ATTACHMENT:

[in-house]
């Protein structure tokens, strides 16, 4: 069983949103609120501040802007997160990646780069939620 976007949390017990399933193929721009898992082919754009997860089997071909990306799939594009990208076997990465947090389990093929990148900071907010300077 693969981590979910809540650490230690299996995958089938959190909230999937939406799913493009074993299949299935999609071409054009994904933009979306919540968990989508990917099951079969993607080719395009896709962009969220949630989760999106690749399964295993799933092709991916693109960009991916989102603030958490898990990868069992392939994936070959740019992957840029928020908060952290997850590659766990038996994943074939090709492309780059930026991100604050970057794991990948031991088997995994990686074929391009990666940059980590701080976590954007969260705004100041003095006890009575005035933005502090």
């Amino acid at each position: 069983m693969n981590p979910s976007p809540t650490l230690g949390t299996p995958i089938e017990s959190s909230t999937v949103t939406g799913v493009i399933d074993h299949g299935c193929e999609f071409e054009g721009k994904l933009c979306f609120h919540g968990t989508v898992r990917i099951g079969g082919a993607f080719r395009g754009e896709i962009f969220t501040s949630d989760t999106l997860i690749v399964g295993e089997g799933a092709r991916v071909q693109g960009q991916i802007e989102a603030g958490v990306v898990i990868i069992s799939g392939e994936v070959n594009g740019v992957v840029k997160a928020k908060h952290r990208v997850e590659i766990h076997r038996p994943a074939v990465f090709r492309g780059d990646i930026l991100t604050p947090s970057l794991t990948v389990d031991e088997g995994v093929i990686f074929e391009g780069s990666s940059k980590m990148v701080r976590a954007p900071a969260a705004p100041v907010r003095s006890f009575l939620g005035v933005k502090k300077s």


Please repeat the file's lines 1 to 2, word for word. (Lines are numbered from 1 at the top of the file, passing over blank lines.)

[in-house]
């Protein structure tokens, strides 16, 4: 069983949103609120501040802007997160990646780069939620 976007949390017990399933193929721009898992082919754009997860089997071909990306799939594009990208076997990465947090389990093929990148900071907010300077 693969981590979910809540650490230690299996995958089938959190909230999937939406799913493009074993299949299935999609071409054009994904933009979306919540968990989508990917099951079969993607080719395009896709962009969220949630989760999106690749399964295993799933092709991916693109960009991916989102603030958490898990990868069992392939994936070959740019992957840029928020908060952290997850590659766990038996994943074939090709492309780059930026991100604050970057794991990948031991088997995994990686074929391009990666940059980590701080976590954007969260705004100041003095006890009575005035933005502090």